The Certificate in Population Mental Health and Well-Being will prepare you to respond to the challenges of preventing and treating mental health and substance use conditions, and to promote overall mental well-being at a population level. You will addresses the unique problems that face behavioral health (i.e. mental health and substance use), such as misinformation and the stigma that interferes with help-seeking behaviors, lack of behavioral health training in the workforce, and a failure to invest in mental health promotion and early intervention.
This certificate is designed for those seeking to build expertise in behavior health issues and for members of the behavioral health workforce looking for a population-based perspective. It will introduce you to innovative, population-minded approaches to behavioral health issues and you will receive training on the epidemiology of mental and substance use disorders, population-based prevention and treatment strategies, integrative care models, policy and advocacy efforts.
|Required Certificate Core Courses
||Foundations in Population Mental Health and Well-Being
||Population Mental Health Systems, Policy, and Advocacy
|Social and Behavioral Factors and Health
*See the Elective List below for a full list of approved electives.1
By pursuing the certificate in Population Mental Health & Well-Being you will learn to:
- Describe the history of the behavioral health field
- Describe natural history, prevalence rates, risk and protective factors, clinical characteristics of major mental and behavioral health disorders
- Demonstrate an understanding of advocacy, policy, and integrated healthcare systems in behavioral health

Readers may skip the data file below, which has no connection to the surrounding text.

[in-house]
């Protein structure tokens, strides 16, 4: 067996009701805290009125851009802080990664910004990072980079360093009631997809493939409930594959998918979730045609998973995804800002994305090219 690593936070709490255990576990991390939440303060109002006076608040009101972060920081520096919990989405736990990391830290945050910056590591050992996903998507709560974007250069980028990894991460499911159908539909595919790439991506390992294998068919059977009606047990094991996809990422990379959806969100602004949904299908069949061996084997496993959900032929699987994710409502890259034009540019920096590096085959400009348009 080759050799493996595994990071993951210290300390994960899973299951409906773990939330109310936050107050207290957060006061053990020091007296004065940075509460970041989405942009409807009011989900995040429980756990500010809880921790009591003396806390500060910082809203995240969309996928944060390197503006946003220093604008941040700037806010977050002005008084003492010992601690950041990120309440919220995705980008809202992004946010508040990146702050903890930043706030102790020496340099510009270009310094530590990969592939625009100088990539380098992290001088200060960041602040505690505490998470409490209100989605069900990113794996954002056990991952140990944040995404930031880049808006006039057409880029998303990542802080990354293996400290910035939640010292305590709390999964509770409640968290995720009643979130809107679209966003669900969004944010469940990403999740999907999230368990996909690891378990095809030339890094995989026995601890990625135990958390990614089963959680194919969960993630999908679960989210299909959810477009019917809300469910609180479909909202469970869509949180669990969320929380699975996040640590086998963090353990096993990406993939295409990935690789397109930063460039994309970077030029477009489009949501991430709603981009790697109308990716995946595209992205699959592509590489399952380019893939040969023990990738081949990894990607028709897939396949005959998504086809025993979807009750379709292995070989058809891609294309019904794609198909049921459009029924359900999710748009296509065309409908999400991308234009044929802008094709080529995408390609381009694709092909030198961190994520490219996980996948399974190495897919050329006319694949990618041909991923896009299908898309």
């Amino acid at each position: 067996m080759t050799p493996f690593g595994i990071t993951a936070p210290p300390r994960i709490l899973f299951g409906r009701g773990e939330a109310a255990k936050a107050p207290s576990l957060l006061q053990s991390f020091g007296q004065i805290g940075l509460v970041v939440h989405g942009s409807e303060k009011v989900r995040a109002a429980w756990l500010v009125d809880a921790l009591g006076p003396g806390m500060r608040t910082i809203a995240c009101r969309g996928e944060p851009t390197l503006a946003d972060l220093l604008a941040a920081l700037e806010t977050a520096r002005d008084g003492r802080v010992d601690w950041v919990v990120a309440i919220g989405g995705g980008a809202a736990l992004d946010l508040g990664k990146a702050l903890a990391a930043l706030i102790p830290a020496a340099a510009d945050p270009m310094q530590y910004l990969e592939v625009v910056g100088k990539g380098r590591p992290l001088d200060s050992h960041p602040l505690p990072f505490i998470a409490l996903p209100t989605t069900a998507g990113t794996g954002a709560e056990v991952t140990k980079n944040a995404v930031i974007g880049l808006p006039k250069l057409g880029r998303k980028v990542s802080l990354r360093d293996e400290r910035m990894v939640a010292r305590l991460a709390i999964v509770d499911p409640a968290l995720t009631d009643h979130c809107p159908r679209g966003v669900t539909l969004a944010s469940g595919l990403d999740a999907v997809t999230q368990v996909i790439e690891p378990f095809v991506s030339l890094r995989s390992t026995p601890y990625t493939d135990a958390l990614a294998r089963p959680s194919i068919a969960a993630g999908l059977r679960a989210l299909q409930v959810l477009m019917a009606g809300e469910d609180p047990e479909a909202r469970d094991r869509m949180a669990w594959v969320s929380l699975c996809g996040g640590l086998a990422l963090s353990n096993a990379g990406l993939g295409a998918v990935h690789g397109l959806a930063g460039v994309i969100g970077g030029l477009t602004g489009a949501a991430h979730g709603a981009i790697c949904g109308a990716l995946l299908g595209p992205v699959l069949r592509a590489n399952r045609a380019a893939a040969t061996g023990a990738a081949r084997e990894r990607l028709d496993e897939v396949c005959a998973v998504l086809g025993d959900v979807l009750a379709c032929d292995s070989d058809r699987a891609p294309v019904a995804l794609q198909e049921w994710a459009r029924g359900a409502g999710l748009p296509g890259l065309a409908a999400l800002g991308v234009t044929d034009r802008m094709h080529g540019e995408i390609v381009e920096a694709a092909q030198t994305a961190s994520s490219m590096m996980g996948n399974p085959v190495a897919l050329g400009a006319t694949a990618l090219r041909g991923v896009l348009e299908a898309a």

- Specify unique characteristics of populations at-risk for behavioral health disorders based on culture, race/ethnicity, age, orientation, etc.
- Understand the evolution of mental health policy and services in the United States
- Describe the etiology, epidemiology, and social determinants of mental health disorders and mental illness
- Understand the role of culture, race/ethnicity, gender, poverty, and social justice in the experience and diagnosis of mental health problems
- Understand the relationship of mental health to common societal and public health problems.
- Identify basic concepts of fields related to epidemiology including demography, infectious disease, and preventive medicine.
- Specify applications of epidemiologic methods including infectious disease outbreak investigation and screening program design
- Identify and apply theories, concepts, and models from a range of social and behavioral disciplines used in public health research and practice
- Describe the merits and limitations of social and behavioral science programs and policies for improving population health
- Identify strategies for engaging stakeholders in planning, implementing, and evaluating public health programs and policies.
||Intimate Partner Violence: Epidemiology, Theory & Prevention
||Maternal & Child Health
||Health & Human Rights
||Introduction to Public Health Emergency Preparedness
||Injury & Violence Epidemiology & Prevention
||Applied Biostatistics II
||Design & Conduct of Clinical Research
||Methods in Research & Evaluation
||Program Planning & Implementation
|Colorado State University
||Global Mental Health: Theory & Method
||Mind, Medicine, and Culture
||Advanced Psychology: Health Psychology
|Methods-Focused Electives |
||Program Design & Implementation
||Prevention Program Evaluation
|University of Northern Colorado |
|Content-Focused Electives |
||Health Aspects of Aging
|Methods-Focused Electives |
||Program Planning & Evaluation
||Methods in Public Health Research & Evaluation
*See the Elective List below for a full list of approved electives.3
- Students who complete the Certificate in PMHW are not guaranteed admission to the MPH program. Students who complete the Certificate in PMHW and later apply to the MPH program are eligible to submit their transcript of completed certificate coursework in lieu of GRE scores.
- A maximum of 21 credits taken in the certificate may be transferred into the MPH program. Of these 21, no more than 9 credits may be from coursework taken as a non-degree student.
- Students interested in seeking an MPH concurrently or following their certificate in Population Mental Health and Well-being can apply no more than 9 credits toward both programs.